Last week, the U.S. President-elect Donald Trump accepted a phone call fromTaiwan's President Tsai Ing-wen and discussed common economic and security interests with Taipei. The phone call also offered Tsai an opportunity to congratulate Trump on his surprising election victory last month over Democratic favorite Hillary Clinton.
Normally such a call would be benign, but due to the delicate role Taiwan plays in relations between China and the United States, the call has raised alarm bells on the clarity and caution by which Trump will conduct his relations with the world's second biggest economy.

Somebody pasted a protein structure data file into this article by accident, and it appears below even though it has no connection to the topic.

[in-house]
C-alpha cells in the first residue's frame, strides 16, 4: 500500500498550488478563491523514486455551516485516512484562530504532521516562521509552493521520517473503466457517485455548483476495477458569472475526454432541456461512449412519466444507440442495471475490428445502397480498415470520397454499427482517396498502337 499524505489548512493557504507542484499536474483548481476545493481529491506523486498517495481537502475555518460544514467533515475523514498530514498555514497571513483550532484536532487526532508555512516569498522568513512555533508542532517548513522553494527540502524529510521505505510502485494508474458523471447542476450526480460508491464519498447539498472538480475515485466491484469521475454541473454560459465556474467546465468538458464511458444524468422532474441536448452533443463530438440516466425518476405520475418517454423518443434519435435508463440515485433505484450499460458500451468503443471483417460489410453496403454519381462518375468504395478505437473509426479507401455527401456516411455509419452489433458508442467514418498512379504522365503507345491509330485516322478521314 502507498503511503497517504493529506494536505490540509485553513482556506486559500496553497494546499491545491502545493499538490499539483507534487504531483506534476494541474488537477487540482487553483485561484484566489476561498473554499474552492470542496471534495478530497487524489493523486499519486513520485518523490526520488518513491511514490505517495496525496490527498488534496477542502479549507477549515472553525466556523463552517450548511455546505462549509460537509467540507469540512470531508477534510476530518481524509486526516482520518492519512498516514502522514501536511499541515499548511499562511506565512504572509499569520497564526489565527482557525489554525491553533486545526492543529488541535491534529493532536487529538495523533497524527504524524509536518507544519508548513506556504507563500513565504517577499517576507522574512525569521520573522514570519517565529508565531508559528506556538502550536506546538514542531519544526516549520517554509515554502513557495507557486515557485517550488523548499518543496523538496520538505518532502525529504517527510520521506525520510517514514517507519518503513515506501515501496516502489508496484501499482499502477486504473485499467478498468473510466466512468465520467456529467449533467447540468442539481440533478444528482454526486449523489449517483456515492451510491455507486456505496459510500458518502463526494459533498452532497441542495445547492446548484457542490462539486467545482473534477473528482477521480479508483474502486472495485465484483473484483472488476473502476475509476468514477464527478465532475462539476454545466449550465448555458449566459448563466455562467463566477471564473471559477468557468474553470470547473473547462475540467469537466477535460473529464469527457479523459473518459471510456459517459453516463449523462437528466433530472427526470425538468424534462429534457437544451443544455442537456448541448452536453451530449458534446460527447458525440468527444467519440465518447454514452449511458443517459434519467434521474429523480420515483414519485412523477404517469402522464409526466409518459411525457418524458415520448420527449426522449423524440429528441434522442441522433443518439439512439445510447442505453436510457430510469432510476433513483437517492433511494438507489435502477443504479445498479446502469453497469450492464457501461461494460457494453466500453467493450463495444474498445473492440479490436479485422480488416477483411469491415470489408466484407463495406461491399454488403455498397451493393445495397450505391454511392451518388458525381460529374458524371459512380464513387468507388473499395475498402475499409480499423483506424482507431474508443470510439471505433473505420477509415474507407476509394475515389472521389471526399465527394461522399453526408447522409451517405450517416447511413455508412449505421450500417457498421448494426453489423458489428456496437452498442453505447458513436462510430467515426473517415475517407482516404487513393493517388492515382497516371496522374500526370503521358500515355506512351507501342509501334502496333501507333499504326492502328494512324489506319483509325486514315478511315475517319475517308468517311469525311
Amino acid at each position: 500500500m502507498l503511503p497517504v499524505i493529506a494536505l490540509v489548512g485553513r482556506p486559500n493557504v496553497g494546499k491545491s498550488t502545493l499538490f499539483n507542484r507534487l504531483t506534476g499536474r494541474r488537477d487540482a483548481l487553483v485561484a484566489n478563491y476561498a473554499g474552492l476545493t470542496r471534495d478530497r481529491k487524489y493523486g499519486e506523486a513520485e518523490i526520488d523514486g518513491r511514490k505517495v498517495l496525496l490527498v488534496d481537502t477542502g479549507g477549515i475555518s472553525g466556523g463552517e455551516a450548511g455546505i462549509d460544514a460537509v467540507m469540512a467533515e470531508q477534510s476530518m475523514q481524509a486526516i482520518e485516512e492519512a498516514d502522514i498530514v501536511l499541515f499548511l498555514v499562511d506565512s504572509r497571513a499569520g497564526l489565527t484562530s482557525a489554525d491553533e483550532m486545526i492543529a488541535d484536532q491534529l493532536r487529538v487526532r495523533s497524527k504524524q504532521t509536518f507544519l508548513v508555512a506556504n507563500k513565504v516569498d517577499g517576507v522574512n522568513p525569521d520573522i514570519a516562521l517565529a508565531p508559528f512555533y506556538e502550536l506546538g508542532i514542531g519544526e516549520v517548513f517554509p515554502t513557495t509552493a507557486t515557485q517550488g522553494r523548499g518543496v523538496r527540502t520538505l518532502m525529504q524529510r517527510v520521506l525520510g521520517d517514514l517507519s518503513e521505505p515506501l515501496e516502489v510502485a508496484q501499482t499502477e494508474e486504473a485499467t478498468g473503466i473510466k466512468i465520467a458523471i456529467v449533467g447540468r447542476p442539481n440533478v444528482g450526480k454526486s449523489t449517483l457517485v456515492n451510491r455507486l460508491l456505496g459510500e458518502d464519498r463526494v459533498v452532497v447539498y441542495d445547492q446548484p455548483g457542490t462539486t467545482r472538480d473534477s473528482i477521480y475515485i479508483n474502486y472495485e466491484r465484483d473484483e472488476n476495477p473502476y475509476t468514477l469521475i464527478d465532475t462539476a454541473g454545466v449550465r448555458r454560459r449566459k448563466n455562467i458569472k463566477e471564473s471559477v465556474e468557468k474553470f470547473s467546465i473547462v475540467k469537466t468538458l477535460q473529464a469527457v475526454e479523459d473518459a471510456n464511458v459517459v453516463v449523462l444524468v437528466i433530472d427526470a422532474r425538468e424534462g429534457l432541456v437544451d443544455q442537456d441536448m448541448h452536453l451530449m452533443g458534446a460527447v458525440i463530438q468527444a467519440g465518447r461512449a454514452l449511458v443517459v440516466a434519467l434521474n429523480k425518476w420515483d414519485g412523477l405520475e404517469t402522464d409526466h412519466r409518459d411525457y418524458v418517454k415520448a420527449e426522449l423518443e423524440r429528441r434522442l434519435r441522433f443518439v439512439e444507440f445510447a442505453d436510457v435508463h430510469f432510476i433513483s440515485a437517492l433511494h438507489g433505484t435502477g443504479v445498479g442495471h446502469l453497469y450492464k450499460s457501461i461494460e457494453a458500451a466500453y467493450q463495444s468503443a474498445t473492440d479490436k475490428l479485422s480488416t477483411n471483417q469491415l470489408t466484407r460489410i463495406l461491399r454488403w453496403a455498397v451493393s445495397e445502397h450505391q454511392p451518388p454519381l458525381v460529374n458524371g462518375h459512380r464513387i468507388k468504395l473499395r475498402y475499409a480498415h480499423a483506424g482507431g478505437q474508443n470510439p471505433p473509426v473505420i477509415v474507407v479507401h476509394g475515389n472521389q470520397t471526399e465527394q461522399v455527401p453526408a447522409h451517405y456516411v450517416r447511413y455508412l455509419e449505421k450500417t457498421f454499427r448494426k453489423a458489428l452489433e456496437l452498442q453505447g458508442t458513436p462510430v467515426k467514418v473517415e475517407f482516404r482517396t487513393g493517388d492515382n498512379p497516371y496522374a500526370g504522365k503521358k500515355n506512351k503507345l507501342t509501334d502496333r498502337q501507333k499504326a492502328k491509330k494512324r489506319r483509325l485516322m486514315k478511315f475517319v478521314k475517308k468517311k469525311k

Having a direct exchange with the Taiwanese leader broke with the "one-China" policy to which the U.S. has adhered for nearly four decades. Acceptance of this policy over the years has been bipartisan and not breached even during the low points in Washington's ties with Beijing.
China regards Taiwan as part of its inherent territory and has always been tough on attempts by either Taipei or the international community to legitimatise its status as independent.
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